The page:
It doesn’t matter how it happens. Starting as a pinhead, or a poppy seed, then a peach pit, then it’s a parking space, then it’s the kind of warehouse loft space you can actually move into, when you move in you grow into the space, you need more space, it doesn’t matter if there isn’t enough—the space is united but we divide it between us, as if we need to be separate, of course everything is possible, but is it enough? Growing into the space we outgrow the space we’re in, when there isn’t enough there isn’t space for everybody, we have to take somebody else’s space, we need more space when we don’t have enough. It doesn’t matter whose space it is, or was before we moved in, we’re not even angry when we’re squeezed in. As soon as we move in we put up walls, rooms inside the walls, nothing is impossible as long as there’s space, there’s nothing else to do. The space doesn’t notice who’s in the space, or who moves in when who moves out, it’s not even personal, the way a story doesn’t need to know what happens to it when it’s happening. You don’t have to say it happened this way or the other way. It doesn’t matter how it happens.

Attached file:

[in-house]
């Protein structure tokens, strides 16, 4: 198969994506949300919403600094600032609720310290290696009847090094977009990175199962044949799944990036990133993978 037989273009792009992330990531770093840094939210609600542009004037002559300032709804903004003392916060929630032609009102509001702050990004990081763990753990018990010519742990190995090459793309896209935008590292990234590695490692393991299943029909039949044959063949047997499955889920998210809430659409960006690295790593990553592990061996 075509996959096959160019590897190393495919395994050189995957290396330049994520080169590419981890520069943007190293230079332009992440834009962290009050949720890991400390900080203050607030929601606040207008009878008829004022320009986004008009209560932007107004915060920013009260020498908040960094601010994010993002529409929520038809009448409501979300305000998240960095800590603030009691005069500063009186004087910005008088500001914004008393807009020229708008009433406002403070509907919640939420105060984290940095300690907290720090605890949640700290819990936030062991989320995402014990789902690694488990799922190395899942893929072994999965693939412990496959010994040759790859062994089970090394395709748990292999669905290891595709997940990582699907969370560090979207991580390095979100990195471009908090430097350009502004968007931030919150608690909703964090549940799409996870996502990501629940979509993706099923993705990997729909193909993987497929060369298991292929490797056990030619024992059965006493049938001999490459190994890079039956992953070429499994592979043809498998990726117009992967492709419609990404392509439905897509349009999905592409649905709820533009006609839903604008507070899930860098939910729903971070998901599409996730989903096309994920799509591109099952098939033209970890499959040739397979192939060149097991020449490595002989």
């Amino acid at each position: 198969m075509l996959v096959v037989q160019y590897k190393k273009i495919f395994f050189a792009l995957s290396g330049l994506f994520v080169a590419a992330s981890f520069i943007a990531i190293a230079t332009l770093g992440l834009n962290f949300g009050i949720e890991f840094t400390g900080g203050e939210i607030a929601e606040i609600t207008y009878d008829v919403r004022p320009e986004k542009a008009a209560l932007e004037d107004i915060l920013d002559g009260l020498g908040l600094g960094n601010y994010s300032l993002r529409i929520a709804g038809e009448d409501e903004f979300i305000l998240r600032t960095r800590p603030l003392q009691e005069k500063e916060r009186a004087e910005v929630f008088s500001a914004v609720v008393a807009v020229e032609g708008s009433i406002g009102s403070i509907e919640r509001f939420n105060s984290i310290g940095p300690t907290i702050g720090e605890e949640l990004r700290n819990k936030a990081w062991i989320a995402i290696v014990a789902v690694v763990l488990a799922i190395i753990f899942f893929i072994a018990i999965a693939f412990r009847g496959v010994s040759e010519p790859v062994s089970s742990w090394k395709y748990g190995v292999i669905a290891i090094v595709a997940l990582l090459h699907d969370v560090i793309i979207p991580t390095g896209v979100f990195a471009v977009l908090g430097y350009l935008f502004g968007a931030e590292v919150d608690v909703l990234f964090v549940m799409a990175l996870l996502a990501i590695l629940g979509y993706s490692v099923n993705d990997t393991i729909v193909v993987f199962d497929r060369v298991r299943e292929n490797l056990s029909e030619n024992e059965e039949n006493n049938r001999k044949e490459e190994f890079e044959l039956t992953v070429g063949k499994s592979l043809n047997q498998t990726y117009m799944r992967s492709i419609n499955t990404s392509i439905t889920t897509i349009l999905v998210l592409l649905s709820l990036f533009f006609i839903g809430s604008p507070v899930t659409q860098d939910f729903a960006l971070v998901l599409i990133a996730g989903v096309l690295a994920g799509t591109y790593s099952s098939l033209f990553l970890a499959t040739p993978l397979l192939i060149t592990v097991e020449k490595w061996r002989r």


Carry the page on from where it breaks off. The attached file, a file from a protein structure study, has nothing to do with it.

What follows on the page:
Peter Leight lives in Amherst, Massachusetts. He has previously published poems in Paris Review, AGNI, Antioch Review, Beloit Poetry Journal, FIELD, and other magazines.